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Research targets male sexuality

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Published
27 October 2003
About one quarter of men across all age brackets experience some kind of sexual problem but most are unwilling to talk about it, according to a research study by a Southern Cross University (SCU) psychology PhD Candidate.

Bill O’Hehir, who is based at the Coffs Harbour campus, is more than half way through a four-year research project examining the effect of sexual anxiety on Australian males. He is also developing a computer-based tool to help men learn about their sexuality and deal with emotional problems.

The findings of the first two parts of the study, involving more than 200 men and women in three states, have already surprised Mr O’Hehir who has worked in the men’s sexual health field for 20 years.

“The first study is an attempt to develop an assessment tool to highlight whether men experience anxiety in relation to sexual matters. The way we are conditioned we don’t talk about it,” Mr O’Hehir said.

What the study has shown is that factors such as sexual self-esteem, apprehension about their partner’s reaction, fear of negative sexual evaluation and nervous system responses, all contribute to sexual problems.

“I’m surprised because it goes against the way males portray themselves sexually. The attitude comes across as being casual, but in this study a lot of men are not as blase as they appear.

“Sex for blokes seems to be a mechanical thing, whereas in reality when you scrape the surface there are a lot of emotional factors which are not addressed.”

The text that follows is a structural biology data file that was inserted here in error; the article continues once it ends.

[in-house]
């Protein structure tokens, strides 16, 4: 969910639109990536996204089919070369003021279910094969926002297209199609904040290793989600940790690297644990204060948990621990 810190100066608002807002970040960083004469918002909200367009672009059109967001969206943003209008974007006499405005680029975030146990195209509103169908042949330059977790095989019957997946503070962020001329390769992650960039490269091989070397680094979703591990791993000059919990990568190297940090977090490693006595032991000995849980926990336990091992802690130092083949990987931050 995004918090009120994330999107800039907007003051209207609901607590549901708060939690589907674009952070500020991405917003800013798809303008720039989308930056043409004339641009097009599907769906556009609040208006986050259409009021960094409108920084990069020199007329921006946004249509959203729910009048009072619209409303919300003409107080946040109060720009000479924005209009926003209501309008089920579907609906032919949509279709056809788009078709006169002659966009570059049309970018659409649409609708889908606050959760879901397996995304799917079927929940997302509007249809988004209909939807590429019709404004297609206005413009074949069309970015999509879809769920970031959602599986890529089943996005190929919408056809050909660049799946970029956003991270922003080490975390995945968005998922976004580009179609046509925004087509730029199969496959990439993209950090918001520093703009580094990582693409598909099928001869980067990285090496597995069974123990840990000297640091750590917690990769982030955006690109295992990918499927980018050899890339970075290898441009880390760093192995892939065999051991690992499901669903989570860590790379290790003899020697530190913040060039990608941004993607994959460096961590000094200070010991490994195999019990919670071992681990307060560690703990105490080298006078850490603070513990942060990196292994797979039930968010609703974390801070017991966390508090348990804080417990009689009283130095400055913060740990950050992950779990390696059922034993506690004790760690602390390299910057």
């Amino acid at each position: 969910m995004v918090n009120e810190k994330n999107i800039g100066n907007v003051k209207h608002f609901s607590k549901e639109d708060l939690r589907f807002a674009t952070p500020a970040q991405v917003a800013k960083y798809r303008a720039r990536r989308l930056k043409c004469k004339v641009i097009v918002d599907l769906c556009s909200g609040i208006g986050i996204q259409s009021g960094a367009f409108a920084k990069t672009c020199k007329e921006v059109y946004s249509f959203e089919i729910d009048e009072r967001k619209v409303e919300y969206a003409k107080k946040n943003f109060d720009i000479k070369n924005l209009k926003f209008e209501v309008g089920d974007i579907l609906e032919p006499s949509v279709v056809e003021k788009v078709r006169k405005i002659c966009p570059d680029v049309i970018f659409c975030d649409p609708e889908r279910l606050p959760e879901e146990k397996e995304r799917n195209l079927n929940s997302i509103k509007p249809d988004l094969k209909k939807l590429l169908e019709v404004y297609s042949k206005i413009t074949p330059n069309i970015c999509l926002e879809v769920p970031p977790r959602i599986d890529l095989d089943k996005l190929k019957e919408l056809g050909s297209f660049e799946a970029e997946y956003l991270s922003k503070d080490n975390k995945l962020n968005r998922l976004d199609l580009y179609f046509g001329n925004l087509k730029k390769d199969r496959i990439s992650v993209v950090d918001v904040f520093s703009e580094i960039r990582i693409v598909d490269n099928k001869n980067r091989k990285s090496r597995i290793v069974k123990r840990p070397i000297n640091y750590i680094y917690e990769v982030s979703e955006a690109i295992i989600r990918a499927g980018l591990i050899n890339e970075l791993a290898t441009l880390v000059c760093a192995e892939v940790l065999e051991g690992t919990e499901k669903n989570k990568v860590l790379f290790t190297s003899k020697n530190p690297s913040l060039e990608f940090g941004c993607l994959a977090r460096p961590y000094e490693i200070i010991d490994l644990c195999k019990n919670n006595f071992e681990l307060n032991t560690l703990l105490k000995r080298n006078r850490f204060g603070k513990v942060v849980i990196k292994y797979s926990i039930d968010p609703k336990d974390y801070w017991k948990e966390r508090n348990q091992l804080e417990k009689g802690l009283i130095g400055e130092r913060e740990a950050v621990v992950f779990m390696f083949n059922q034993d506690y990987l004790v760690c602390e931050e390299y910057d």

Mr O’Hehir said the research had also involved more than 100 women.

“If a man feels sexually inadequate does that build up to the point where they take it out on their partner? Do they just withdraw from their partner and substitute it with drugs and alcohol?”

He said in some cases the men withdrew to the Australian icon, the "shed", and the couple ended up living parallel, but separate lives in the same house.

The next major part of the study is the development of an interactive computer-based educational tool for middle-aged men, which is being produced in conjunction with the Coffs Harbour company Ivatech.

The CD will allow men to work through the problems associated with sexuality in the privacy of their own homes.

“That’s what makes this research so unique. We are going to take this program to Victoria, South Australia and Nambucca Heads and trial it against ordinary blokes and see what happens. The potential for it is that we are able to identify key aspects of sexual problems and highlight the computer technology as a useful way of educating males.”

He said when drugs such a Viagra came on to the market many men were able to return to sexual activity, but the psychological and emotional factors were not addressed.

“Many women were placed in a position where they were forced back into a physical relationships. This is very much a women’s issue as well as a men’s issue.”

The fourth stage of the research will look at the link between sexual anxiety and substance abuse and depression. The project is expected to be finished by March 2005.

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